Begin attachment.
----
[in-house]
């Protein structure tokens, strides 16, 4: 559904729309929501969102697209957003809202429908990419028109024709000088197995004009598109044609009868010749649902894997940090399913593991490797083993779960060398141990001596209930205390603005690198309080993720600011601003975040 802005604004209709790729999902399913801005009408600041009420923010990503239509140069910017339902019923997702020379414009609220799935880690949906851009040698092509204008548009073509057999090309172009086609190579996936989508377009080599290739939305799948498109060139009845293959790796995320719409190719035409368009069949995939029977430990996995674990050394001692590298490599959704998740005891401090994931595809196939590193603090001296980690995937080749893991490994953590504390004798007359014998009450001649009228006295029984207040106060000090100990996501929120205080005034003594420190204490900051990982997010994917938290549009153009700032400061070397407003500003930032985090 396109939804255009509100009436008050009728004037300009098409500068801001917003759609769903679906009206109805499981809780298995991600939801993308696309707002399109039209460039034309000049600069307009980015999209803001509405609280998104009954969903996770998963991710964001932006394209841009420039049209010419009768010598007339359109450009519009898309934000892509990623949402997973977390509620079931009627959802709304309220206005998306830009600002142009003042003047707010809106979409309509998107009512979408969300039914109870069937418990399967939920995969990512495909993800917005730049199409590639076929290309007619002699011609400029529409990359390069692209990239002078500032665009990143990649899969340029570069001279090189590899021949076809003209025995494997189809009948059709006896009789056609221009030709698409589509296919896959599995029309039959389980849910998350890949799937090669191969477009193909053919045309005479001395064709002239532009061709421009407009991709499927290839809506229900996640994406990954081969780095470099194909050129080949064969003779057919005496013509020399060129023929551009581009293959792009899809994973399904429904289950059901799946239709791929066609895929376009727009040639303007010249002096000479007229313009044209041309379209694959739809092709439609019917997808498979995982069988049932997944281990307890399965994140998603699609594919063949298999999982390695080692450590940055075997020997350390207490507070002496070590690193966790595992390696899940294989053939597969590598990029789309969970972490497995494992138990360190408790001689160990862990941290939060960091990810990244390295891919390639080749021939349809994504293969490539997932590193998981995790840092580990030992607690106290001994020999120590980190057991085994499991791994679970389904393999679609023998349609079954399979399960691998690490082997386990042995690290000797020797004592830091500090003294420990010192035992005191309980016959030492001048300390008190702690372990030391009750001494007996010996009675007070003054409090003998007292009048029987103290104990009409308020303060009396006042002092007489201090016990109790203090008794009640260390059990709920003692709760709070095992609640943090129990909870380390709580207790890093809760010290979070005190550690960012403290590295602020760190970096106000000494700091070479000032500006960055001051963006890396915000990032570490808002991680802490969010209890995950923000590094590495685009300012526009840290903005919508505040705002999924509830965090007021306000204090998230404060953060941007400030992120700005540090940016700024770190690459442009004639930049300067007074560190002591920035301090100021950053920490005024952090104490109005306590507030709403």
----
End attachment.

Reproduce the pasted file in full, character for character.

[in-house]
């Protein structure tokens, strides 16, 4: 559904729309929501969102697209957003809202429908990419028109024709000088197995004009598109044609009868010749649902894997940090399913593991490797083993779960060398141990001596209930205390603005690198309080993720600011601003975040 802005604004209709790729999902399913801005009408600041009420923010990503239509140069910017339902019923997702020379414009609220799935880690949906851009040698092509204008548009073509057999090309172009086609190579996936989508377009080599290739939305799948498109060139009845293959790796995320719409190719035409368009069949995939029977430990996995674990050394001692590298490599959704998740005891401090994931595809196939590193603090001296980690995937080749893991490994953590504390004798007359014998009450001649009228006295029984207040106060000090100990996501929120205080005034003594420190204490900051990982997010994917938290549009153009700032400061070397407003500003930032985090 396109939804255009509100009436008050009728004037300009098409500068801001917003759609769903679906009206109805499981809780298995991600939801993308696309707002399109039209460039034309000049600069307009980015999209803001509405609280998104009954969903996770998963991710964001932006394209841009420039049209010419009768010598007339359109450009519009898309934000892509990623949402997973977390509620079931009627959802709304309220206005998306830009600002142009003042003047707010809106979409309509998107009512979408969300039914109870069937418990399967939920995969990512495909993800917005730049199409590639076929290309007619002699011609400029529409990359390069692209990239002078500032665009990143990649899969340029570069001279090189590899021949076809003209025995494997189809009948059709006896009789056609221009030709698409589509296919896959599995029309039959389980849910998350890949799937090669191969477009193909053919045309005479001395064709002239532009061709421009407009991709499927290839809506229900996640994406990954081969780095470099194909050129080949064969003779057919005496013509020399060129023929551009581009293959792009899809994973399904429904289950059901799946239709791929066609895929376009727009040639303007010249002096000479007229313009044209041309379209694959739809092709439609019917997808498979995982069988049932997944281990307890399965994140998603699609594919063949298999999982390695080692450590940055075997020997350390207490507070002496070590690193966790595992390696899940294989053939597969590598990029789309969970972490497995494992138990360190408790001689160990862990941290939060960091990810990244390295891919390639080749021939349809994504293969490539997932590193998981995790840092580990030992607690106290001994020999120590980190057991085994499991791994679970389904393999679609023998349609079954399979399960691998690490082997386990042995690290000797020797004592830091500090003294420990010192035992005191309980016959030492001048300390008190702690372990030391009750001494007996010996009675007070003054409090003998007292009048029987103290104990009409308020303060009396006042002092007489201090016990109790203090008794009640260390059990709920003692709760709070095992609640943090129990909870380390709580207790890093809760010290979070005190550690960012403290590295602020760190970096106000000494700091070479000032500006960055001051963006890396915000990032570490808002991680802490969010209890995950923000590094590495685009300012526009840290903005919508505040705002999924509830965090007021306000204090998230404060953060941007400030992120700005540090940016700024770190690459442009004639930049300067007074560190002591920035301090100021950053920490005024952090104490109005306590507030709403």